For a Reed–Kellogg sentence diagram, how would you diagram a sentence with a causative verb like "made"? For example:

The hot weather made her want to swim.

I understand that "weather" is the subject and "made" is the verb, but is the direct object "her" or "want to swim"? And either way, how would you diagram "want to swim"? As a participial phrase, or as an infinitive phrase with a blank space where the "to" would usually be?

Thanks for any help you're able to offer! I've been trying to figure this out for days...

  • In this particular sentence, the direct object of made is the infinitive clause verb phrase want to swim (which itself contains another infinitive complement verb phrase). The subjects of both want and swim are the same as her, which is the indirect object of made, and they are deleted by Equi-Subject Deletion (aka Control). A Reed-Kellogg diagram wouldn't have any way to indicate all this, but you can make it up yourself; that's what everybody else does, after all. – John Lawler Jun 7 '17 at 22:45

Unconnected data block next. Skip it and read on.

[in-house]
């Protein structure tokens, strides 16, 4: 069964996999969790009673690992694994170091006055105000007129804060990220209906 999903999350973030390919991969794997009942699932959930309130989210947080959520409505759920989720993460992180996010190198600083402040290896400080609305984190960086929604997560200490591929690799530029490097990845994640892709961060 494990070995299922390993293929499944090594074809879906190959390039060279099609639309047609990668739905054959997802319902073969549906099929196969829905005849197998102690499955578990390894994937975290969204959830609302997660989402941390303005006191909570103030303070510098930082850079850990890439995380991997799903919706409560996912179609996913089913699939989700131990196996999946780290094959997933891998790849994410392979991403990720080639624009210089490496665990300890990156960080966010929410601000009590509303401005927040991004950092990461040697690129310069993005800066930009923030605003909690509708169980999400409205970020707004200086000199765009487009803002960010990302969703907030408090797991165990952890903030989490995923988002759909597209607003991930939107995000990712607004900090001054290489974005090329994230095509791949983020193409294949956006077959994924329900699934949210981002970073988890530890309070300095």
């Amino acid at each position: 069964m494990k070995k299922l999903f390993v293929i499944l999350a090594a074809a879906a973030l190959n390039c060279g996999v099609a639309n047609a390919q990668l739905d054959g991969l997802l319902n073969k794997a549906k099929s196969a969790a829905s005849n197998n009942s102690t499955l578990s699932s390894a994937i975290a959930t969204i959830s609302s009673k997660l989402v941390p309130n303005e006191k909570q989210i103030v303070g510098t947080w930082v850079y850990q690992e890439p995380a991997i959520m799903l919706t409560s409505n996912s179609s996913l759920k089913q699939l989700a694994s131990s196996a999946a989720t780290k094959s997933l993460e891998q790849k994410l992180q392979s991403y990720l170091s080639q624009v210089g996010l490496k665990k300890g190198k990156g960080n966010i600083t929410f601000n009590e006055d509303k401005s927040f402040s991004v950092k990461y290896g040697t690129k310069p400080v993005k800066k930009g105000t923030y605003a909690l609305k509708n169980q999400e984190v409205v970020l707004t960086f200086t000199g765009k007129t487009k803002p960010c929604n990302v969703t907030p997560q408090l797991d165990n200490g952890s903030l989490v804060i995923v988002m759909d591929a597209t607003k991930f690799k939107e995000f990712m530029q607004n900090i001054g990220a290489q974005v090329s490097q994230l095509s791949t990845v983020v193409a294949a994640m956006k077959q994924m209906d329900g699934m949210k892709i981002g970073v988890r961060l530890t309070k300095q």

• I see it as a complex catenative construction where "her" is the syntactic direct object of "made" and the 'understood' (not syntactic) subject of the subordinate clause "want to swim", which functions as catenative complement of "made". Within the subordinate clause is the further subordinate clause "to swim" as catenative complement of "want". We call "her" a raised object since the verb it relates to syntactically ("made") is higher in the constituent structure than the one it relates to semantically ("want"). I doubt if Reed-Kellogg could cope with this analysis! – BillJ Jun 8 '17 at 10:06

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